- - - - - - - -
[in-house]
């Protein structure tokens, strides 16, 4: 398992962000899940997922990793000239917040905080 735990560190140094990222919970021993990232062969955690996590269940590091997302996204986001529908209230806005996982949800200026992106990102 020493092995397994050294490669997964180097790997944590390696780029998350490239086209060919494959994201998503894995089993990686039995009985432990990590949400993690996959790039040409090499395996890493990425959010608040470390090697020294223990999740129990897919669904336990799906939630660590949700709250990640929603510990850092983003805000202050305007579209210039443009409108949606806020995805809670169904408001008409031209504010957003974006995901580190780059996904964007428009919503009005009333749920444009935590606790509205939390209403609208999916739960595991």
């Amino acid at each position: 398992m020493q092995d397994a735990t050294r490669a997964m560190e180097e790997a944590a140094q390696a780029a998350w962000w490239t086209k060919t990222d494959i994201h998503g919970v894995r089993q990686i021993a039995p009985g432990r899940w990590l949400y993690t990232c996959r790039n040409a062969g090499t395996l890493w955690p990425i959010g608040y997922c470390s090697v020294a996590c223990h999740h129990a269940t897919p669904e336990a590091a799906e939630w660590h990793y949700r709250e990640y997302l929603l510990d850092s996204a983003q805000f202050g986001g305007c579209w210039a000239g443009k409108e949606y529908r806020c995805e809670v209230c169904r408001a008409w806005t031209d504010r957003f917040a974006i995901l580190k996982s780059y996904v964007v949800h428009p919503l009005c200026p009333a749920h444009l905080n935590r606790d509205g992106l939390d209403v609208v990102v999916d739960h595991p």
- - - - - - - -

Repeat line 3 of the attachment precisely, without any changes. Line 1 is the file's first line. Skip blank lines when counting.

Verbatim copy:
């Amino acid at each position: 398992m020493q092995d397994a735990t050294r490669a997964m560190e180097e790997a944590a140094q390696a780029a998350w962000w490239t086209k060919t990222d494959i994201h998503g919970v894995r089993q990686i021993a039995p009985g432990r899940w990590l949400y993690t990232c996959r790039n040409a062969g090499t395996l890493w955690p990425i959010g608040y997922c470390s090697v020294a996590c223990h999740h129990a269940t897919p669904e336990a590091a799906e939630w660590h990793y949700r709250e990640y997302l929603l510990d850092s996204a983003q805000f202050g986001g305007c579209w210039a000239g443009k409108e949606y529908r806020c995805e809670v209230c169904r408001a008409w806005t031209d504010r957003f917040a974006i995901l580190k996982s780059y996904v964007v949800h428009p919503l009005c200026p009333a749920h444009l905080n935590r606790d509205g992106l939390d209403v609208v990102v999916d739960h595991p």